The age-old question remains: should you kill a stink bug and, more specifically, crush it?

The answer is no because stinkbugs release an unpleasant odor if crushed or killed, which is more powerful than you might expect. 

So if you spot a brown, flat, dime-sized insect walking through your living room in the wintertime, hold off on squashing it; there’s a good chance you’re face-to-face with a hard shell brown bug, aka the marmorated stink bug! 

What Is a Stink Bug?

These pesky, invasive little insects hail from Asia but were brought to the U.S. in the 1990s. They’re known to travel indoors during the start of winter to seek shelter for hibernation, which is likely when you’ll spot them in your house. 

When threatened, they’ll often release a foul-smelling liquid designed to disrupt predators, allowing them the chance to escape. 

Most invertebrates have some defense mechanism against predators, like a honey bee’s stinger, an ant’s mandibles, and the stink bug’s stink. 

So when you come into contact with one of these smelly little insects, it’s best to follow a few guidelines to prevent the release of their unappealing odor. 

What Do You Do If You Find A Stink Bug?

Unfortunately for homeowners who come across a stink bug in their house, these small insects release their foul-smelling chemicals when they feel threatened by a human, resulting in a powerful stench. 

For this reason, it’s best to dispose of stink bugs in ways that don’t require direct skin contact. Several effective methods include: 

  • Vacuuming. This is one common method, allowing you to remove the bugs from your home without running the risk of exposing yourself to their trademark stink. However, these insects will stink up your vacuum, so it is best to avoid using the good household unit. However, any old vacuum or an inexpensive dry/wet vac will certainly do the trick and may be worth investing in if you regularly deal with infestations. 
  • Natural Insecticides. Fill up a spray bottle with a 50-50 concentration of vinegar and water. Then, add a small squirt of dishwashing liquid and get to work! This mixture is highly effective and safe, though it takes more time to kill the bugs than typical insecticides (requiring 30-45 minutes.)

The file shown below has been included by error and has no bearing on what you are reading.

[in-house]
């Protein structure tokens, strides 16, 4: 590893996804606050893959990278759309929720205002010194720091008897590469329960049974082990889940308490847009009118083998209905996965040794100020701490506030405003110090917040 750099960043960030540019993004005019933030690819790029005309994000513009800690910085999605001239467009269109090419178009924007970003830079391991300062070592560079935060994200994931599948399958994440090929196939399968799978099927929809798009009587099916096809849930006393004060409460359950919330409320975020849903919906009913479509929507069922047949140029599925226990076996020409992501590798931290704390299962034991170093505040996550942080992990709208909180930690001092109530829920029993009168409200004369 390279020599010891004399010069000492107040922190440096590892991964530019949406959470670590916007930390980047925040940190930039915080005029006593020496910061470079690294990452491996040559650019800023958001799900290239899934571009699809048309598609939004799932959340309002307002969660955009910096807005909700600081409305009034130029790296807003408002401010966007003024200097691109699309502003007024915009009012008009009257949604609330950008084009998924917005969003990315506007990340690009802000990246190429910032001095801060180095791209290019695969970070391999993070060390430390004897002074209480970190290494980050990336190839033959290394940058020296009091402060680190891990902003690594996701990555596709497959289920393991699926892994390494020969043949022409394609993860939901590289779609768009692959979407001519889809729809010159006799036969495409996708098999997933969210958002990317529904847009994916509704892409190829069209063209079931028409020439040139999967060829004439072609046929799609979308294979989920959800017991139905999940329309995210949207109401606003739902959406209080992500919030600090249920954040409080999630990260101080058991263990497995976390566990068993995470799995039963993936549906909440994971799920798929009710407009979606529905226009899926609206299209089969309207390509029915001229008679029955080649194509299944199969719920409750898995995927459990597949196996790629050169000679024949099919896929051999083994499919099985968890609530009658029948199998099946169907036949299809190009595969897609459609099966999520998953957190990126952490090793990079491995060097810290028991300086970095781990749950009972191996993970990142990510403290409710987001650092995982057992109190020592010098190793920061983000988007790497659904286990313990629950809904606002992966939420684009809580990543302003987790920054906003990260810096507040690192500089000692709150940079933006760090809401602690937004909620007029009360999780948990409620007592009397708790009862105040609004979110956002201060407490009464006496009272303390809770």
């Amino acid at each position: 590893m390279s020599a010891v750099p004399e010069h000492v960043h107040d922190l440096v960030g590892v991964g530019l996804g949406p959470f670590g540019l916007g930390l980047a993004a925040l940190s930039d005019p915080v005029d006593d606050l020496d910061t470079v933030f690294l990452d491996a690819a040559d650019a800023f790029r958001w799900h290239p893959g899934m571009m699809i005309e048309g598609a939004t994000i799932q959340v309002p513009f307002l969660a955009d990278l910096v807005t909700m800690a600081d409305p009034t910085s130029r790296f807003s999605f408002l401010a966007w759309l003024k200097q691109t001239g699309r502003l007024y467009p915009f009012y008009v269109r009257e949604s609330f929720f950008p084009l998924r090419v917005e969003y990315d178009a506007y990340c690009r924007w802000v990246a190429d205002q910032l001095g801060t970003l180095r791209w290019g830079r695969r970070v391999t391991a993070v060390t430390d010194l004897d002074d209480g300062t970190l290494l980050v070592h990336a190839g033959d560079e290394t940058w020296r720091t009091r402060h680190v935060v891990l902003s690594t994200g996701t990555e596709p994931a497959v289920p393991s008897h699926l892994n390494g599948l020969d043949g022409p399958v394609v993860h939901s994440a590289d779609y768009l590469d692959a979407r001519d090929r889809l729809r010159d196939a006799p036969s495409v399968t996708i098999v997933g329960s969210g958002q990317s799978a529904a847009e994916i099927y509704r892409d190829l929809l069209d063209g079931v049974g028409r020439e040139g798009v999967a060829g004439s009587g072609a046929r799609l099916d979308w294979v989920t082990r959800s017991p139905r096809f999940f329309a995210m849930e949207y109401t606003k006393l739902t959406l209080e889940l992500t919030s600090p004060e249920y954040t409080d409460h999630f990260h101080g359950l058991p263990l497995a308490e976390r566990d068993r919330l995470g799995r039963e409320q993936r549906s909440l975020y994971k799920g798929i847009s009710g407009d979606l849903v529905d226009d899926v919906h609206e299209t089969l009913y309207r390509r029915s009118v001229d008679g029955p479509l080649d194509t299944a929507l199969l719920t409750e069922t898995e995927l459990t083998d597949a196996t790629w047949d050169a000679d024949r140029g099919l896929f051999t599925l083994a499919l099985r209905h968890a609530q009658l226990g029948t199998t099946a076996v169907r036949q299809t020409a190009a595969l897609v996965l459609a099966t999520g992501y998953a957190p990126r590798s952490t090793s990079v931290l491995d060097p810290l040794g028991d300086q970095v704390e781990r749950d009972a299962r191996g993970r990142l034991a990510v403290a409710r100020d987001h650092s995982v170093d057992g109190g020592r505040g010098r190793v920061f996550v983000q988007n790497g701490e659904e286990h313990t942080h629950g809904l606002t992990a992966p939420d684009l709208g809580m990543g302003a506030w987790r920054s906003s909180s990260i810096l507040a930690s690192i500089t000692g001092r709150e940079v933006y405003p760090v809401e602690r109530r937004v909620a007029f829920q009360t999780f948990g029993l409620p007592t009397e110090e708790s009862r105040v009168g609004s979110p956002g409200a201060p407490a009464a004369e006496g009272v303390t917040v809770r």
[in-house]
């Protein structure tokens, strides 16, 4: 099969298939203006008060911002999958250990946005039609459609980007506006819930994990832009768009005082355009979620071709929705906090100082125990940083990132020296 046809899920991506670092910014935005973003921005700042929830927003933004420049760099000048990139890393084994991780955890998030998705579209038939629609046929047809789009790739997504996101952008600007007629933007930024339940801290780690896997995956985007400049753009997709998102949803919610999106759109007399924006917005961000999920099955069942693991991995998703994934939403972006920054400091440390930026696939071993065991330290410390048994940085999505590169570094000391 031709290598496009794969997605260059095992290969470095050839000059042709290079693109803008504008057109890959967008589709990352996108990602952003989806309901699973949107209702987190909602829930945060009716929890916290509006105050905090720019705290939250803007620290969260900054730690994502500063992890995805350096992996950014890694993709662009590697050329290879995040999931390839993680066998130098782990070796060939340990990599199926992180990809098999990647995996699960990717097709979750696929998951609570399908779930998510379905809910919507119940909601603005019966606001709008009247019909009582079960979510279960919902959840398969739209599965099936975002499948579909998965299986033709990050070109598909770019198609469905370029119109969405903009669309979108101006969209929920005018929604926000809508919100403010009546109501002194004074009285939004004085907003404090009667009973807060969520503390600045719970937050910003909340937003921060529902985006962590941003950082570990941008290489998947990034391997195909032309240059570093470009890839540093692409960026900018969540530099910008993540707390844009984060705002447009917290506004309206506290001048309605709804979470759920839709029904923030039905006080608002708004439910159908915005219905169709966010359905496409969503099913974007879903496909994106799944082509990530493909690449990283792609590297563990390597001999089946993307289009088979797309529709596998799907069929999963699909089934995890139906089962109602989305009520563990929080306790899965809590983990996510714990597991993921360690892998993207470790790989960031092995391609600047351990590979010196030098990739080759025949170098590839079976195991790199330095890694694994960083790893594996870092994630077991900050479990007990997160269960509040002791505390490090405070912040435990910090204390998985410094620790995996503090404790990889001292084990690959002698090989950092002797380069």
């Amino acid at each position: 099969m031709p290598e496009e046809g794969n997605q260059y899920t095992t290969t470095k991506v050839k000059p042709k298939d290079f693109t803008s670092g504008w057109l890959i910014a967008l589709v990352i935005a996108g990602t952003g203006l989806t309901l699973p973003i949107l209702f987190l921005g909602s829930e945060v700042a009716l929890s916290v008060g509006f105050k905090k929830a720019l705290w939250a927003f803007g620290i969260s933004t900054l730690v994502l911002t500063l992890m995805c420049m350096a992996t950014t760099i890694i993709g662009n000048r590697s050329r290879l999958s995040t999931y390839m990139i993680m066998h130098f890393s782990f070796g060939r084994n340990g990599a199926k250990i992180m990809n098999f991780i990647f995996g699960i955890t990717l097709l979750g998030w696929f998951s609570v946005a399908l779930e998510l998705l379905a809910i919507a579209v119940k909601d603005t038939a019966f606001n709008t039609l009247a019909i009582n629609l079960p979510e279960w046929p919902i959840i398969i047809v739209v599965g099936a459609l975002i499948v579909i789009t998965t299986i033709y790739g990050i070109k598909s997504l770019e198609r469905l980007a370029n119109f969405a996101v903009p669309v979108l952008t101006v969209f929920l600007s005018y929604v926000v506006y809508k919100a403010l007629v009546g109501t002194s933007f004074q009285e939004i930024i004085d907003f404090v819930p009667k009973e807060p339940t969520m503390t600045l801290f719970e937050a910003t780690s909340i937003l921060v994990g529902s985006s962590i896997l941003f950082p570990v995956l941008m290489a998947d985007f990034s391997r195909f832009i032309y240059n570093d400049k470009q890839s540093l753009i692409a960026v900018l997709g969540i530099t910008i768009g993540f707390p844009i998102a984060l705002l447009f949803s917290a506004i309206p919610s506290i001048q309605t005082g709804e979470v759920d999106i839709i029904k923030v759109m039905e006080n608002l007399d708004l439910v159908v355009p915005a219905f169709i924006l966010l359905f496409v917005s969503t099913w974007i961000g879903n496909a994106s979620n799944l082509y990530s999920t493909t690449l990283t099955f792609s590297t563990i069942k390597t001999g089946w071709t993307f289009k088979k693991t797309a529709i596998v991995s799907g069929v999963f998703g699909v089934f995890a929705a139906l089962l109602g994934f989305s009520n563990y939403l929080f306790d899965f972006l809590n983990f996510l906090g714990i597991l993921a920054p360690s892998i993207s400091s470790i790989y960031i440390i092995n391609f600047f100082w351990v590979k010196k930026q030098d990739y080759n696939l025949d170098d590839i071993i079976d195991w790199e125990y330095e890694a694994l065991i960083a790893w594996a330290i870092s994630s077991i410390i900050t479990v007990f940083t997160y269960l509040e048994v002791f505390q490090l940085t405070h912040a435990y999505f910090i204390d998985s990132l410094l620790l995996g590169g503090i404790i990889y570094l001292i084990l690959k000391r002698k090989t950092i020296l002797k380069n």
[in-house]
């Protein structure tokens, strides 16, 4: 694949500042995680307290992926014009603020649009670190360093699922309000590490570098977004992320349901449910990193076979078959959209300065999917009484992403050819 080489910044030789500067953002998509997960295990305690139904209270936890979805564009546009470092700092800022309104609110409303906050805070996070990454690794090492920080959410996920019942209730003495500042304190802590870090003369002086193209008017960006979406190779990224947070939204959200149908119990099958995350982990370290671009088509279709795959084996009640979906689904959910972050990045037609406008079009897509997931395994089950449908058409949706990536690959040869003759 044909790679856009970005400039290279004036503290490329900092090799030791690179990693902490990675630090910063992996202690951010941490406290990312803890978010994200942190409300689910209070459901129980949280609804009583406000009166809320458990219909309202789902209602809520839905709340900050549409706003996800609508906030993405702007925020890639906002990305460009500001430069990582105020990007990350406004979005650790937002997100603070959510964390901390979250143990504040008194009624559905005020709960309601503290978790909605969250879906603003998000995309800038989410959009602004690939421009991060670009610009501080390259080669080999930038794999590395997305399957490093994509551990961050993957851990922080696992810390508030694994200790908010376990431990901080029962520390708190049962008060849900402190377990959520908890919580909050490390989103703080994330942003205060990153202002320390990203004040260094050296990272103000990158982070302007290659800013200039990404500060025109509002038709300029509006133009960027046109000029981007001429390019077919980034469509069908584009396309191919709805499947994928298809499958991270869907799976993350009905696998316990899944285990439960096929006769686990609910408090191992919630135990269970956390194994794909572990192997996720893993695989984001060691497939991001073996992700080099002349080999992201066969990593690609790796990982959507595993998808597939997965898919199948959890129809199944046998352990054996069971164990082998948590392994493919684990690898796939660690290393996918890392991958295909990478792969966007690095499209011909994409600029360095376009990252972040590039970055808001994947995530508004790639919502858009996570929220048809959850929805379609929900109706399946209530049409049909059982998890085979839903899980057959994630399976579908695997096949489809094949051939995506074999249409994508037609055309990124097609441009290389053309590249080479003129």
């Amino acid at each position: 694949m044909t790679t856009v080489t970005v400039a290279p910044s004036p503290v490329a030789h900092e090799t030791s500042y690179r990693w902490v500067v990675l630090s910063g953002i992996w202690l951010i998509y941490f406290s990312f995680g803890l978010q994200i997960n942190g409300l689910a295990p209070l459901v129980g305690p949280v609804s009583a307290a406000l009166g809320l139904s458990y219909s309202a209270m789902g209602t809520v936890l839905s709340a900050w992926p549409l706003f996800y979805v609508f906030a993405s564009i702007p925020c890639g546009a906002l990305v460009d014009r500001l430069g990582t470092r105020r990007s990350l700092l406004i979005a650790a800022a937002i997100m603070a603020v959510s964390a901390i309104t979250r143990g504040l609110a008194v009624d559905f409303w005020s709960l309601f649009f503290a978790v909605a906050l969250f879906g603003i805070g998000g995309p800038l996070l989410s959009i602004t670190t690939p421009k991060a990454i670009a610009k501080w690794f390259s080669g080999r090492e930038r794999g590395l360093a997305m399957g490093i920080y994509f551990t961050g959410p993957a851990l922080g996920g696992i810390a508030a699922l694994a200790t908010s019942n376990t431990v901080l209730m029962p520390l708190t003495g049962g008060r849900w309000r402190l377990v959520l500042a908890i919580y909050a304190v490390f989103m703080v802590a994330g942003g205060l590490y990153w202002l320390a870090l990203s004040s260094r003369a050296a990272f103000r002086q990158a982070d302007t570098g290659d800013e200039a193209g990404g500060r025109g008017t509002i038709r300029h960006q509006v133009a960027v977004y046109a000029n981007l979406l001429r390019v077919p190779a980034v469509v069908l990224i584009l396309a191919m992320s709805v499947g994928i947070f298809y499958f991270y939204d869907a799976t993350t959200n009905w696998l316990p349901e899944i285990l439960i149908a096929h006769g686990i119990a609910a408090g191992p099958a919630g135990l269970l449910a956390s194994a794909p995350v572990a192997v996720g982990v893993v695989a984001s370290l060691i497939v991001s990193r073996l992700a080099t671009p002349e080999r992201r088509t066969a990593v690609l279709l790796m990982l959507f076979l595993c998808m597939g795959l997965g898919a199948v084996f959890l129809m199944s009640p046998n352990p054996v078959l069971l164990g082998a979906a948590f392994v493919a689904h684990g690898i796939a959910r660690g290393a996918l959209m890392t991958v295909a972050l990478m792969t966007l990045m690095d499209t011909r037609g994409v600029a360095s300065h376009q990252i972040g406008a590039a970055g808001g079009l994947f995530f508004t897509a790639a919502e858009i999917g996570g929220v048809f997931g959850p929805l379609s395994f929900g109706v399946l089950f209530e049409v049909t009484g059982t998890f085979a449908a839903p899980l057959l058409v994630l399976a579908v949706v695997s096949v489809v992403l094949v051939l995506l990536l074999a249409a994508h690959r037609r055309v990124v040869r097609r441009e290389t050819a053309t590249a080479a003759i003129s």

• Manual Removal. While this method isn’t ideal, you can always remove the insects manually (with some added protection.) Gloves are a terrific option, as well as plastic bags or other protective coverings that you can slip over your hands to prevent contact with your skin. 

There are also plenty of additional stinkbug repellants you can try if you’re struggling with an infestation or even just one bug. 

stepping on a stink bug is likely to release their stinky spray

Should I Squish A Stink Bug? 

Squishing them is arguably the worst way to handle a stink bug. Whether threatened or not, stepping on or swatting a stink bug is likely to release their stinky spray, resulting in a pungent odor that’ll fill the area where they were killed. 

For this reason, it’s always best to use less aggressive tactics when eliminating stink bugs. 

What Happens if a Stink Bug Releases Its Scent?

While seemingly innocuous, killing a stink bug can have lingering effects. Not only does the chemical produced by stink bugs smell, but it also releases pheromones that attract other stink bugs. With numerous stink bugs roaming through your home, it’s only a matter of time until you’re stuck with a smelly infestation! 

Can You Touch Stink Bugs? 

If you’ve read this far in the article, then you should already know the answer to this question: NO! Well, technically, yes, but you shouldn’t. While stink bugs don’t bite or cause any harm, touching one is likely to release its defensive chemicals, which will quickly stink up your home. Touching one directly will always be ill-advised, so keep the vacuum or plastic bags handy if you must! 

So what’s the deal with stink bugs? And how should you handle finding them in your home?

First, it’s important to note that they aren’t harmful, and their well-known stink is merely a defense mechanism that’ll dissipate. Therefore, when removing them, it’s best to use methods that either won’t alarm them or won’t require direct skin contact to avoid them releasing their defensive spray. 

And if you’re struggling with an infestation beyond the typical pre-winter hibernation behavior, don’t hesitate to contact your qualified local pest control experts below.  

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